Conservative dynamo Tammy Bruce recently took a look at the how the federal government is masking the realities of our very questionable economic “recovery,”  disguising  the fact that 20 percent of American families do not have a single person in the household who is employed.

That kind of image is not great if your party is trying to market itself ahead of the November election.  Subsequently, new technologies end up hiding the true impact of the stagnant economy.

In order to file for unemployment benefits, you used to have to stand in line at the “unemployment office,” and speak person-to-person, describing what happened and what sort of work you wanted. Even more importantly, you saw you were not alone.

These days? Go online and file a claim.

Not only do you never need to leave your house, you also never see the physical reality of how many of your neighbors are in the same boat as you are. Instead, after you get your Electronic Benefits Transfer (EBT) card and click online to get your check, you hear politicians and their mainstream media propagandists on television telling you how fabulous everything is while waxing optimistically about the strength of the “recovery.”

Bruce also cited a California city’s desperate attempt to hide its “Obamaville” by using pods as “micro-housing”. This video takes a look at the realities of the San Jose tent cities that government bureaucrats want to hide.

In fact, San Jose isn’t the only area reeling under the effects of “stimulus efforts.” According to another set of federal statistics, almost 24% of the Golden State’s citizens live in poverty.

The realities of those numbers have been highlighted by the recent news that Toyota is leaving Torrence. Chris Reed of Cal Watchdog had this analysis of Governor Jerry Brown’s response to the company’s decision.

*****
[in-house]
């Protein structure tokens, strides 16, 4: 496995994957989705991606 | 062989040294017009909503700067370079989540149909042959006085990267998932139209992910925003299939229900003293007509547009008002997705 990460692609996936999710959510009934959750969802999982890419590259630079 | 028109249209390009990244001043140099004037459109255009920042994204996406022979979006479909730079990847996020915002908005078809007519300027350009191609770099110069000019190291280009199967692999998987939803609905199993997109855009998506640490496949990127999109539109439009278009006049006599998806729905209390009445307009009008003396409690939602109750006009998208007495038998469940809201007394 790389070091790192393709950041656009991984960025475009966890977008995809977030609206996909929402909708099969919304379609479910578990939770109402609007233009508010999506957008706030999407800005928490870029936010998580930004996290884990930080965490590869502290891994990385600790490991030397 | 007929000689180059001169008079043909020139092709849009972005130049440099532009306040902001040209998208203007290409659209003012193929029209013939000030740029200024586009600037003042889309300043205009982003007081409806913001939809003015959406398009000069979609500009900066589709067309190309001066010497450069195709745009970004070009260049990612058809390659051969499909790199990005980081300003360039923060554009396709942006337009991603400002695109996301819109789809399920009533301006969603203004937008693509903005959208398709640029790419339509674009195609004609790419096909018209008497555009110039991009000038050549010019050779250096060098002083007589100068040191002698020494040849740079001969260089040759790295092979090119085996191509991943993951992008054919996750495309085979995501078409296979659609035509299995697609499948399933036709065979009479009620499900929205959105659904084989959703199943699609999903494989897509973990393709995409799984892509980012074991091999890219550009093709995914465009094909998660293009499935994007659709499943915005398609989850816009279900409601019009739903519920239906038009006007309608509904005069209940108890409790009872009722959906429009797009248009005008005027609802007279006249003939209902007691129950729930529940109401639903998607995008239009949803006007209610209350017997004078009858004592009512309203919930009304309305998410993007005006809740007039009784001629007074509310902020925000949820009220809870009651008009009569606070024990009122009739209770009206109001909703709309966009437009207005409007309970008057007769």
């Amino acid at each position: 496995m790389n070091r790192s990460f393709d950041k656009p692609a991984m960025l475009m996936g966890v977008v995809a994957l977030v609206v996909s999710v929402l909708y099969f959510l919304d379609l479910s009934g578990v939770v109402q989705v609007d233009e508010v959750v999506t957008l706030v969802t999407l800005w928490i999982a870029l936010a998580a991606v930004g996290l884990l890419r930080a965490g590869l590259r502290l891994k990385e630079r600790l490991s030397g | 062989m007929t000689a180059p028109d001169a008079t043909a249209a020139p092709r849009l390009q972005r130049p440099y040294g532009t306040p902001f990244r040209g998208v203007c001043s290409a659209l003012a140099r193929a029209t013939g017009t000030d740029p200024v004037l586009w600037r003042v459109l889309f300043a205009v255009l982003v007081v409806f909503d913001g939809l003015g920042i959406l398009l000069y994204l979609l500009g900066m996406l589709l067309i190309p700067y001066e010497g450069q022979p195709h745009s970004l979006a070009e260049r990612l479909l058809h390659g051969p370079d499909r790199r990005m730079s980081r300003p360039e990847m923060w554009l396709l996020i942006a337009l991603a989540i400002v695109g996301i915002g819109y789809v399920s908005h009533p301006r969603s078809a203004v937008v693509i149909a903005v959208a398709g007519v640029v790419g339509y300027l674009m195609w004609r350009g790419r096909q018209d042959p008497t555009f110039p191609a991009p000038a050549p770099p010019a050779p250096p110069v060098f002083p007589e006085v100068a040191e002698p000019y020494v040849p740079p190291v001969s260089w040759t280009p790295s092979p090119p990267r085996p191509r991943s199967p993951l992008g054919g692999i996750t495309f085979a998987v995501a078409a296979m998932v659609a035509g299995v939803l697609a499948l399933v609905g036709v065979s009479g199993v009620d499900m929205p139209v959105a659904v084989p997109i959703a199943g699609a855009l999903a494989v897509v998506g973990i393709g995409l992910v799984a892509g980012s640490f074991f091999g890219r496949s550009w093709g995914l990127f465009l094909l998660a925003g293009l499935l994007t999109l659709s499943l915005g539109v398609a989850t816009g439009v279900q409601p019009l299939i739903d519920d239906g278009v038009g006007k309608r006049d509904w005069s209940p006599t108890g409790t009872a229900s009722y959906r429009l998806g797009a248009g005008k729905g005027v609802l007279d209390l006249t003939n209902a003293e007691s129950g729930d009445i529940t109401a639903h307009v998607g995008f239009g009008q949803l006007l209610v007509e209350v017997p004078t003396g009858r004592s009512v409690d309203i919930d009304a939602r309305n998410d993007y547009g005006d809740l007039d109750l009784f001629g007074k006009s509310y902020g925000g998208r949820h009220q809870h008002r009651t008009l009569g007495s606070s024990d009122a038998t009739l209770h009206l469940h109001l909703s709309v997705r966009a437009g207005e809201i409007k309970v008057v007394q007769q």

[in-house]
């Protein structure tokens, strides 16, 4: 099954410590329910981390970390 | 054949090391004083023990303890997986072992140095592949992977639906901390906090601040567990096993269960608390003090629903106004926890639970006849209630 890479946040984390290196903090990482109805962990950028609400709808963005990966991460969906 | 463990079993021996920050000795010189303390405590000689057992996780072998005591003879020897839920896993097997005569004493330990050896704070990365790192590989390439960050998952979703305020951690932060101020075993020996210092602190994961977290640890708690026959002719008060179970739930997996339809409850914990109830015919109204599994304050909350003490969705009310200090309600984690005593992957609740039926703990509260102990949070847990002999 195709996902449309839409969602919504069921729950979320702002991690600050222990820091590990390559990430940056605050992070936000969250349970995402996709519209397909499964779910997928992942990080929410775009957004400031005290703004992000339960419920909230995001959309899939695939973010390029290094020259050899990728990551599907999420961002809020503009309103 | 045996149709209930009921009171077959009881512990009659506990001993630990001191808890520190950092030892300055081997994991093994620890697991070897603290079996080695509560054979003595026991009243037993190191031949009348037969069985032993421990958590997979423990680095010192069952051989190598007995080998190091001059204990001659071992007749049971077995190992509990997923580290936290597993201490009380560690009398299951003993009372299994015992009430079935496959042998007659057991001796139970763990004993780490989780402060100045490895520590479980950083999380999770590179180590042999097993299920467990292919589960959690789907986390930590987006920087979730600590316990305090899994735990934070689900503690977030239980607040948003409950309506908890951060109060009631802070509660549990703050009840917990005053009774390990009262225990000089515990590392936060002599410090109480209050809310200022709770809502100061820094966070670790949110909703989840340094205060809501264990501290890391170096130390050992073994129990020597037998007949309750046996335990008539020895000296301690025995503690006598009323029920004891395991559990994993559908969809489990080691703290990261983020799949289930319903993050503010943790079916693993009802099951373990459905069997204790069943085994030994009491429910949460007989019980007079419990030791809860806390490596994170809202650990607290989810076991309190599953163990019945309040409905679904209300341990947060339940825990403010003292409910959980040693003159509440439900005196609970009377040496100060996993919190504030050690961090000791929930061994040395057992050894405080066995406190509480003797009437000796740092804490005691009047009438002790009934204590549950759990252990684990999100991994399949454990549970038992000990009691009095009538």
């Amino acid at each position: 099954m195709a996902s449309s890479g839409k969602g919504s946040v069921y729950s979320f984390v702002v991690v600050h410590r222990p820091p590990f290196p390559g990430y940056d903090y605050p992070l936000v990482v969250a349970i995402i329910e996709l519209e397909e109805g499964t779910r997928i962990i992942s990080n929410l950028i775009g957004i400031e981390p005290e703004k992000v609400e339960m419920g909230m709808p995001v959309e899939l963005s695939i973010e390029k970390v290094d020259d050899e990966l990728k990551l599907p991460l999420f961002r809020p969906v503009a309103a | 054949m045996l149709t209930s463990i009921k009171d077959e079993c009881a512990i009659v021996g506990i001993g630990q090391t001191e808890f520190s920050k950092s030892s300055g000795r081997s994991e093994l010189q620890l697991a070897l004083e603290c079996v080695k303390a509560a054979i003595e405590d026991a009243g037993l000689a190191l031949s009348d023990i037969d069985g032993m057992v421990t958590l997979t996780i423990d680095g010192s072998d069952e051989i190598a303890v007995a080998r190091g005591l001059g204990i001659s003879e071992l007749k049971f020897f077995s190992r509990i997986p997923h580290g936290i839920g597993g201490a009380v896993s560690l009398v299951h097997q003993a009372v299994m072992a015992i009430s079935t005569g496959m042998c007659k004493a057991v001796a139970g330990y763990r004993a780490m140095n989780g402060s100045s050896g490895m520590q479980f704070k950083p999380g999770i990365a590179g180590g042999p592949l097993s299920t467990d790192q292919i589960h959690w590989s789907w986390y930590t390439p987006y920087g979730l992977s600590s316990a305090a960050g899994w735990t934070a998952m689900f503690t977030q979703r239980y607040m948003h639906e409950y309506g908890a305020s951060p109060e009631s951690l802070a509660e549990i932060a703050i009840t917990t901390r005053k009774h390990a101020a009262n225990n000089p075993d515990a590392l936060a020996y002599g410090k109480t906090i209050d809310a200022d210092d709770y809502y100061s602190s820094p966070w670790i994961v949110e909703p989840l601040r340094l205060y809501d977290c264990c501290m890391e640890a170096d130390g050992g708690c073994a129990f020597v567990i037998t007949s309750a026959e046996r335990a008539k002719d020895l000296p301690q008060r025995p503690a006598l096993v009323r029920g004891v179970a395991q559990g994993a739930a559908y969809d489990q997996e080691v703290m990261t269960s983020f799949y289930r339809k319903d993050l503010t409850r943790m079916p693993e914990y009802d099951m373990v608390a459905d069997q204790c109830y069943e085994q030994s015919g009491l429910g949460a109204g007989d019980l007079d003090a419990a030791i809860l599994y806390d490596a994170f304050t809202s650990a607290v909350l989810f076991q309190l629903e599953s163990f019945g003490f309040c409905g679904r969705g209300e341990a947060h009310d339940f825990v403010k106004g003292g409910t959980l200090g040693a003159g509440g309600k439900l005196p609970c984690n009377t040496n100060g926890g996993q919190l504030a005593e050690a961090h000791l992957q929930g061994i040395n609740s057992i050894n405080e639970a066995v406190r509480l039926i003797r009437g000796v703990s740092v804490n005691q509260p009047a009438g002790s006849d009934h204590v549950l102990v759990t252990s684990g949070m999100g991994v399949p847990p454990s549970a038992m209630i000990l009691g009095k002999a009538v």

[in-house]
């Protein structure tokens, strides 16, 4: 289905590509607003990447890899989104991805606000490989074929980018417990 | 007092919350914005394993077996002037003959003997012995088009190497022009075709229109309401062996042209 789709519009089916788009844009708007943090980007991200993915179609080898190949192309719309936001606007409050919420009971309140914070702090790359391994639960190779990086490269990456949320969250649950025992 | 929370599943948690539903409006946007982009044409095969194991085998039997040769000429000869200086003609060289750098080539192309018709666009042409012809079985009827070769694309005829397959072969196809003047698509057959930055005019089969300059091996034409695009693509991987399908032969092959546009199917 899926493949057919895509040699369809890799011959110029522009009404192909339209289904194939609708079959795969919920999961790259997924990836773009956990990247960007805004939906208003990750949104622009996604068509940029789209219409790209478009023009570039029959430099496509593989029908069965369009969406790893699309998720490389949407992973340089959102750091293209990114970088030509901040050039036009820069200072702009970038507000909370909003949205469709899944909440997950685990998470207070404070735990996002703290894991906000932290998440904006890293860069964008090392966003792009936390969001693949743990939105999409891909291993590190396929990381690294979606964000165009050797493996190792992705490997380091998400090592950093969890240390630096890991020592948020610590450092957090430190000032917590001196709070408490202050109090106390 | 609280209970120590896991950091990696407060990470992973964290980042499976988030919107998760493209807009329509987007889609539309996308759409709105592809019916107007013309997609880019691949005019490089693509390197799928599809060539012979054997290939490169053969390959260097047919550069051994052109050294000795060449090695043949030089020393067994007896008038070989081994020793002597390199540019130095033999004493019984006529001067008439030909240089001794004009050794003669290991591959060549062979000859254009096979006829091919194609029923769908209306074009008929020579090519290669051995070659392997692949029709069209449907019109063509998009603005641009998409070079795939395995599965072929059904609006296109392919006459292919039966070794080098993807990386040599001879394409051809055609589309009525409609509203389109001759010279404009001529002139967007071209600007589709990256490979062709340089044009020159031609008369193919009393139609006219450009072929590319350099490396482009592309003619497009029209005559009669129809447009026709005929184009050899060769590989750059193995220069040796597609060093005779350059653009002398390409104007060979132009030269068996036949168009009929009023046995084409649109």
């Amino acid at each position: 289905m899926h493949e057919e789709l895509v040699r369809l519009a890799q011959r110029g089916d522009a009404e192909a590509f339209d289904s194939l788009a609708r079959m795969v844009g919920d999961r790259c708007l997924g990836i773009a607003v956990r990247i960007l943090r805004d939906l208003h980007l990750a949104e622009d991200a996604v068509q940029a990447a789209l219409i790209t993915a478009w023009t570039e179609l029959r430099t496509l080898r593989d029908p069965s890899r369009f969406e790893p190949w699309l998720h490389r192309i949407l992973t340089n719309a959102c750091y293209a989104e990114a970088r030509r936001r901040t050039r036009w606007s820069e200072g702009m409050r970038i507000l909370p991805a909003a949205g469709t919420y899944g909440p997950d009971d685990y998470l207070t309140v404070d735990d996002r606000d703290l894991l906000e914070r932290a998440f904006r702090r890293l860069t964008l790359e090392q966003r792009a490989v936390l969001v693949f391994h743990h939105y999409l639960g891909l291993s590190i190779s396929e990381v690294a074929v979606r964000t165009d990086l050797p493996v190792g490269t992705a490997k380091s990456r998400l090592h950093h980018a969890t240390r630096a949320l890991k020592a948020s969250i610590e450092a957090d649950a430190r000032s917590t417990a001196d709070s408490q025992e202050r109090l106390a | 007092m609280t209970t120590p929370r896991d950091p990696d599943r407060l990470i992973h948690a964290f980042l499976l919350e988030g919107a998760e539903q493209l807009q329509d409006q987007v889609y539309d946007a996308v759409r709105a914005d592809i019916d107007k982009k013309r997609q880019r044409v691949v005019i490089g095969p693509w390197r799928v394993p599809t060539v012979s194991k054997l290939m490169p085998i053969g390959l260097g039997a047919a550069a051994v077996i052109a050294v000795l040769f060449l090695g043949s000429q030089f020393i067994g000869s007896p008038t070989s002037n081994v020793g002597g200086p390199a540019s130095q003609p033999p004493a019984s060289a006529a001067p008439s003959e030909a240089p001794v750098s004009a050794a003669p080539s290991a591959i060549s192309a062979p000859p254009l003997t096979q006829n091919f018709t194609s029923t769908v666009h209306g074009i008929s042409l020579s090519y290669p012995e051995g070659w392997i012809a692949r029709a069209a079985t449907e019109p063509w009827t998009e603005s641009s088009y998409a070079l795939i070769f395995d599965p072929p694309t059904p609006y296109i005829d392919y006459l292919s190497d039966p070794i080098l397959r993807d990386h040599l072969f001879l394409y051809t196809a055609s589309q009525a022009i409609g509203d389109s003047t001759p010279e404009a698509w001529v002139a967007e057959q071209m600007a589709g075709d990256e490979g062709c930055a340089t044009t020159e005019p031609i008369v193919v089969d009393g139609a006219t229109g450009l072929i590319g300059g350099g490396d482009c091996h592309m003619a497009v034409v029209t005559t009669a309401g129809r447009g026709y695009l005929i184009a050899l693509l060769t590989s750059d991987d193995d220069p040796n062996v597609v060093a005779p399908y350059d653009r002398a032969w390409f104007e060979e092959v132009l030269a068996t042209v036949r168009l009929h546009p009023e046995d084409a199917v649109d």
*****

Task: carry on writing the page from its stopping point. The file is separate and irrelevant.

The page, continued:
If you live in a state that has by far the highest effective poverty rate in the U.S. — at just under one-quarter of the population — you would seem unlikely to express satisfaction with the economics status quo.

But if you’re the governor of that state, and the media think you’re a whiz-bang because there aren’t any more budget stalemates every summer, you can just blithely say that 24 percent poverty is just the way it is, man. This was in the Sac Bee.

“Brown defended California’s business environment, citing venture capital and foreign investment in the state.

“There’s a fellow named Schumpeter who talked about the creative destruction of capitalism,” he said, referencing the economist Joseph Schumpeter. “And, I put the emphasis on creative, and, change is inevitable. We’re getting 60 percent of the venture capital, we’re the number one place for direct foreign investment in the United States. Do we have everything in all respects? No. But we have an abundance that constitutes a two trillion dollar economy.”

It looks like the politicians in charge of this destruction are going to have to remain creative in their attempts to hide the economic carnage.